By Chuck Strouse
By Scott Fishman
By Terrence McCoy
By Ryan Yousefi
By Ciara LaVelle, Kat Bein, Carolina Del Busto, and Liz Tracy
By Pepe Billete
By Ryan Yousefi
By Kyle Swenson
By all accounts Elian's Miami relatives sincerely love him. As evidence Armando Gutierrez points out that the family has had numerous opportunities to cash in on Elian and consistently has turned them down. One man literally came to the Gonzalez's front door offering $15,000 in cash to help the family, Gutierrez says, but Lazaro declined. Movie producers from New York have called in hopes of buying the rights to Elian's story. Those offers also have been rejected, Gutierrez says. "These people are black beans and rice," he declares. "They are down to earth. They want to keep their decency, and they don't want to be seen as making money off Elian."
But the family has come under criticism from people who believe they should not have allowed politicians and self-proclaimed exile leaders to exploit Elian in their never-ending battle against Fidel Castro. Many also believe the family should have done more to protect the boy from the intense glare of publicity.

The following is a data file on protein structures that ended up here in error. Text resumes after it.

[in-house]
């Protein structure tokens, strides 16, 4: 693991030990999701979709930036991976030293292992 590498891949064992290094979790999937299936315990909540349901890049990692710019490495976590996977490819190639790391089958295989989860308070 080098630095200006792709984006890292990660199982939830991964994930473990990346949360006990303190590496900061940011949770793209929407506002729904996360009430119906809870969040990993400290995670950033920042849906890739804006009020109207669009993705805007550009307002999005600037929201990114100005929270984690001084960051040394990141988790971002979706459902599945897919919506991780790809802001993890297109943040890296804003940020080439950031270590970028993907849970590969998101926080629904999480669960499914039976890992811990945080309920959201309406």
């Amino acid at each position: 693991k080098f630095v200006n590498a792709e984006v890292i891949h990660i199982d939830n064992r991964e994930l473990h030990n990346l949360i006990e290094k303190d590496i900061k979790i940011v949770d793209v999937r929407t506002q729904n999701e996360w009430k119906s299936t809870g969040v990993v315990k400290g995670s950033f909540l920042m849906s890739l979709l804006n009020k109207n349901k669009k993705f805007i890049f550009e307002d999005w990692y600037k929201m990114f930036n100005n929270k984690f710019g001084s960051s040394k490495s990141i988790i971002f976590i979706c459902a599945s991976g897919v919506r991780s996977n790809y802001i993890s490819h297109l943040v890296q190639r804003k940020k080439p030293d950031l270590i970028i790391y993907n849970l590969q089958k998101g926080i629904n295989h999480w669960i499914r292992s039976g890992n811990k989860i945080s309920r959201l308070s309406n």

For those who believe Elian should stay in the United States, the debate often is reduced to a simple contest between the virtue of the United States versus the evil inherent in a Cuba controlled by Castro. An implicit assumption at the heart of their contention is the notion that the form of government under which the child lives is more important than the family with whom he would be living. "Which kind of family is a less important factor in how this boy should be raised than which kind of state," family attorney José Garcia-Pedrosa proclaimed in last week's issue of Time magazine.
The reason? Opportunity. The opportunity for freedom and the opportunity to reap the benefits of living in this prosperous nation. Opportunity, however, is no guarantee for success. Just ask Luis and José Cid.